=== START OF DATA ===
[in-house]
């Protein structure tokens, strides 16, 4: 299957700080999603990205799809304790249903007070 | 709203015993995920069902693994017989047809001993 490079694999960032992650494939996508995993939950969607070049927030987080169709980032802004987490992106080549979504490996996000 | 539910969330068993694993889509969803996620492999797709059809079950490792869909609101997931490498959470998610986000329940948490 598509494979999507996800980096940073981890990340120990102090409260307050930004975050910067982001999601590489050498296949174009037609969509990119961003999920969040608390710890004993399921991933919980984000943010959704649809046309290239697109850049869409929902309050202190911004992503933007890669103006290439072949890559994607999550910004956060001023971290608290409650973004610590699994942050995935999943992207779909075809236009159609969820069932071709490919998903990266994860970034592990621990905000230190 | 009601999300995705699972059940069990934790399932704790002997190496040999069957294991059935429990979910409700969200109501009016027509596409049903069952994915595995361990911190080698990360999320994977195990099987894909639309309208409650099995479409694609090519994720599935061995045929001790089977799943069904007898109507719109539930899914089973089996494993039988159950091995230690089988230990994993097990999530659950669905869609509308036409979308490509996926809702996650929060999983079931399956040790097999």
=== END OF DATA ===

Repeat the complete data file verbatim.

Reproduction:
[in-house]
């Protein structure tokens, strides 16, 4: 299957700080999603990205799809304790249903007070 | 709203015993995920069902693994017989047809001993 490079694999960032992650494939996508995993939950969607070049927030987080169709980032802004987490992106080549979504490996996000 | 539910969330068993694993889509969803996620492999797709059809079950490792869909609101997931490498959470998610986000329940948490 598509494979999507996800980096940073981890990340120990102090409260307050930004975050910067982001999601590489050498296949174009037609969509990119961003999920969040608390710890004993399921991933919980984000943010959704649809046309290239697109850049869409929902309050202190911004992503933007890669103006290439072949890559994607999550910004956060001023971290608290409650973004610590699994942050995935999943992207779909075809236009159609969820069932071709490919998903990266994860970034592990621990905000230190 | 009601999300995705699972059940069990934790399932704790002997190496040999069957294991059935429990979910409700969200109501009016027509596409049903069952994915595995361990911190080698990360999320994977195990099987894909639309309208409650099995479409694609090519994720599935061995045929001790089977799943069904007898109507719109539930899914089973089996494993039988159950091995230690089988230990994993097990999530659950669905869609509308036409979308490509996926809702996650929060999983079931399956040790097999």